I think every IB teacher approaches calculus the same way: look, average rate of change. Look, instantaneous rate of change. Secant, tangent, gradient of tangent. Previous years I've tried to make this introduction come alive by giving students a function describing the distance fallen by a parachute-jumper, and having students discover themselves what the average speed would be, and the instantaneous speed at certain moments.
This has worked... well, let's just say students got the main ideas but not at an intuitive level, neither did they retain their discoveries more than a week or so. The whole thing seemed very artificial, pseudo-contextual.
So this year I decided to try graphing stories, choosing one about distance and one about speed. I downloaded graphing paper for graphing stories from Dan Meyer. I played the first video, asked students to graph it, and showed the answer. It was like lighting a fuse and seeing the classroom first fill with expectancy and then erupt in a constructive chaos of discussions about distance, displacement, speed, velocity, mathematical modelling, acceleration... "Look, the steepness is the same on the way from the camera as on the way back, so the guy who made the video assumes the speed of the dog was the same in both directions!" is one memorable quote.
It was a weird and funny experience to have the class completely ignore me and all my efforts to bring order into their discussions simply because they were so incredibly involved in figuring out how the video related to the graph and what we could infer from the graph about the beliefs of the grapher.
Then I showed the second video, about speed. Students immediately connected steepness or graph to acceleration and after a brief discussion when I asked "so what is the distance that the runner covered?" some students immediately replied that we must look at the area under the curve. I asked how we could calculate that area and students proposed dividing it into small sections, rectangles, trapezoids, triangles.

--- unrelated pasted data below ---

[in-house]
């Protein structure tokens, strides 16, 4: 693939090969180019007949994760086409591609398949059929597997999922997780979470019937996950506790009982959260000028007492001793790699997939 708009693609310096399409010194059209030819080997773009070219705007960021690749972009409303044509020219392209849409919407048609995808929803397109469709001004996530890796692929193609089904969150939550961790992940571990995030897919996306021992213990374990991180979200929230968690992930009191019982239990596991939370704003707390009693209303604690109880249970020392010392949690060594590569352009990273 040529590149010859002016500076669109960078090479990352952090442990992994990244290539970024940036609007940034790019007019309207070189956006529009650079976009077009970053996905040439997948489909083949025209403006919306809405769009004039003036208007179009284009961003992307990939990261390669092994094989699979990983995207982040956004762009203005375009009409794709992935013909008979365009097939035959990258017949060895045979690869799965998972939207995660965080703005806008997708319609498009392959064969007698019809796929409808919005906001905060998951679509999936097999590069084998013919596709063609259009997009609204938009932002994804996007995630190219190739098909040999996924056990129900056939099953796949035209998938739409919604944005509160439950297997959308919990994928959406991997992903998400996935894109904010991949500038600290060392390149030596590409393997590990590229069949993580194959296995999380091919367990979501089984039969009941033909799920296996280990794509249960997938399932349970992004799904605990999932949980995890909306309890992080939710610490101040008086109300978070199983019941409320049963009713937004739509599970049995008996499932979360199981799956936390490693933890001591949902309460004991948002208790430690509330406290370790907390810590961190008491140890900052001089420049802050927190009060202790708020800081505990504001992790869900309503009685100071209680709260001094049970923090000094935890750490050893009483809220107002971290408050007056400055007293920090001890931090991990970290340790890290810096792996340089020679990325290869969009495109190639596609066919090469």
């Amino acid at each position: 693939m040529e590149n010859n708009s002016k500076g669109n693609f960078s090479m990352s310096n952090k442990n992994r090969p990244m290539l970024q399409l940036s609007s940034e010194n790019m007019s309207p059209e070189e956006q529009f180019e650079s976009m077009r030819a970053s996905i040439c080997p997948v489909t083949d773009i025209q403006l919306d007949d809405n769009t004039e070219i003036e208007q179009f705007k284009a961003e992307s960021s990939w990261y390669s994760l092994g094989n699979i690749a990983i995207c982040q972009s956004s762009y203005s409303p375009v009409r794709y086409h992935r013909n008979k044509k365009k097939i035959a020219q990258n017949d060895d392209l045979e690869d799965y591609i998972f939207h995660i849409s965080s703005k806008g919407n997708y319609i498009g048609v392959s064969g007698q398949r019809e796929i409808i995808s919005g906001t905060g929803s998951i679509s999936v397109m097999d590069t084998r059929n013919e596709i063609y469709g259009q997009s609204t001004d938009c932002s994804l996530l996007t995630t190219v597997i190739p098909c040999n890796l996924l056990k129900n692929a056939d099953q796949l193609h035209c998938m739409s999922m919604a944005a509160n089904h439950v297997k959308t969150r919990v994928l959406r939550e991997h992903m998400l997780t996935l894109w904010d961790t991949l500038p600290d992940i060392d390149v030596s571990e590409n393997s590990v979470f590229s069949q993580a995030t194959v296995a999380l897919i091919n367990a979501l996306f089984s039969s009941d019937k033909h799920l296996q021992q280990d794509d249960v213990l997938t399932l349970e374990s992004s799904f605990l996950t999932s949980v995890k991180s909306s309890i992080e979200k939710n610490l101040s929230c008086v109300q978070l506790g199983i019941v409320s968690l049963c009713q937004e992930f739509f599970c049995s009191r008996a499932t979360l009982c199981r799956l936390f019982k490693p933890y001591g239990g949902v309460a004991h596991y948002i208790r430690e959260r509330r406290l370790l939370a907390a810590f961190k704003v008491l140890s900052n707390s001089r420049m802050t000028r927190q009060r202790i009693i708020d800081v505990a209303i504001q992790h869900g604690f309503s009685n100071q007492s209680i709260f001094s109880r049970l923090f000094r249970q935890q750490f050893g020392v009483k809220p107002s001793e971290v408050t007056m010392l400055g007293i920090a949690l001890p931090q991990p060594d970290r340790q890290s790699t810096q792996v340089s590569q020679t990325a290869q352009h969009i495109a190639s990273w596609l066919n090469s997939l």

I believe that students developed a really strong intuitive connection to the main concepts of calculus, through their understanding of distance, speed, and acceleration. We will follow this up with more structured work using the graphing stories graphs to figure out approximations to average and instantaneous rates of change. That will take a full lesson. And then we're ready for functions and the limit definition of derivative.
It might seem like a long time (more than one week of class) to build up to the definition of derivative. In my opinion, conceptual understanding of derivative is necessary for everything that follows, especially when using derivatives (and second derivatives) to graph functions and for optimization problems. Without the conceptual understanding nothing else is going to make sense, will just be an imposing set of strange rules and lengthy procedures. With a solid understanding of derivative (and later integral) calculus comes alive, becomes beautiful, and leads students to ask, as one senior student just did: "What profession should I choose that lets me use calculus as much as possible?" :) :) :)
How did you answer that student?ReplyDelete
The link on the phrase "more structured work" only shows when you hover over it. I lucked out and saw it just now. Nice handout! (Did you make it, or did someone else? I'd like to tell my students about the teacher who made it.)ReplyDelete
Hi Sue, so sorry for the delay... summer, ya know. :)ReplyDelete
Anyways, that very cute student got the answer that physics or some branches of economics, or even just pure math could lead to a lot of calculus. I don't know if that's correct but I kept a straight face saying it.
It's great that you liked the handout - I made it, and I thought it worked well with the videos. The link shows up blue on my screen, I don't know why it doesn't on yours?